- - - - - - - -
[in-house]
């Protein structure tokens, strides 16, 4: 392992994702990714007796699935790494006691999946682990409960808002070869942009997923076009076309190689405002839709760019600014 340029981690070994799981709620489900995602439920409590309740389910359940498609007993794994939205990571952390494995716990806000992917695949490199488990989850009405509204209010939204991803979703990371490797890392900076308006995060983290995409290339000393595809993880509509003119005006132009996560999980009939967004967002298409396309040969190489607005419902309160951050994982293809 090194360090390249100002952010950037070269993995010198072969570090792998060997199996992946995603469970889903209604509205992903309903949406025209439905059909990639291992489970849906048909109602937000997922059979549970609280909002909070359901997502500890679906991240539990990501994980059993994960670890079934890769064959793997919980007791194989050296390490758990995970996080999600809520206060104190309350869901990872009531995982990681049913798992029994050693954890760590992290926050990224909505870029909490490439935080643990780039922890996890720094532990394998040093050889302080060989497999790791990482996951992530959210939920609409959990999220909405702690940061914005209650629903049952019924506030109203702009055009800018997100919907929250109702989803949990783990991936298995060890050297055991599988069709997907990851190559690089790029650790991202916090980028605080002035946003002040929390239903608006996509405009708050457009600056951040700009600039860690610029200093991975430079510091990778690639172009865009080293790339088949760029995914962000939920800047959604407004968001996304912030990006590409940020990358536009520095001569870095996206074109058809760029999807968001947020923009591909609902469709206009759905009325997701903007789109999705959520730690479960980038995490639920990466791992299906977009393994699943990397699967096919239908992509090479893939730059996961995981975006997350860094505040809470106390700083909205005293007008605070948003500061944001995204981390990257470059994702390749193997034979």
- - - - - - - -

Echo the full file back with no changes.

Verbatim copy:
[in-house]
């Protein structure tokens, strides 16, 4: 392992994702990714007796699935790494006691999946682990409960808002070869942009997923076009076309190689405002839709760019600014 340029981690070994799981709620489900995602439920409590309740389910359940498609007993794994939205990571952390494995716990806000992917695949490199488990989850009405509204209010939204991803979703990371490797890392900076308006995060983290995409290339000393595809993880509509003119005006132009996560999980009939967004967002298409396309040969190489607005419902309160951050994982293809 090194360090390249100002952010950037070269993995010198072969570090792998060997199996992946995603469970889903209604509205992903309903949406025209439905059909990639291992489970849906048909109602937000997922059979549970609280909002909070359901997502500890679906991240539990990501994980059993994960670890079934890769064959793997919980007791194989050296390490758990995970996080999600809520206060104190309350869901990872009531995982990681049913798992029994050693954890760590992290926050990224909505870029909490490439935080643990780039922890996890720094532990394998040093050889302080060989497999790791990482996951992530959210939920609409959990999220909405702690940061914005209650629903049952019924506030109203702009055009800018997100919907929250109702989803949990783990991936298995060890050297055991599988069709997907990851190559690089790029650790991202916090980028605080002035946003002040929390239903608006996509405009708050457009600056951040700009600039860690610029200093991975430079510091990778690639172009865009080293790339088949760029995914962000939920800047959604407004968001996304912030990006590409940020990358536009520095001569870095996206074109058809760029999807968001947020923009591909609902469709206009759905009325997701903007789109999705959520730690479960980038995490639920990466791992299906977009393994699943990397699967096919239908992509090479893939730059996961995981975006997350860094505040809470106390700083909205005293007008605070948003500061944001995204981390990257470059994702390749193997034979």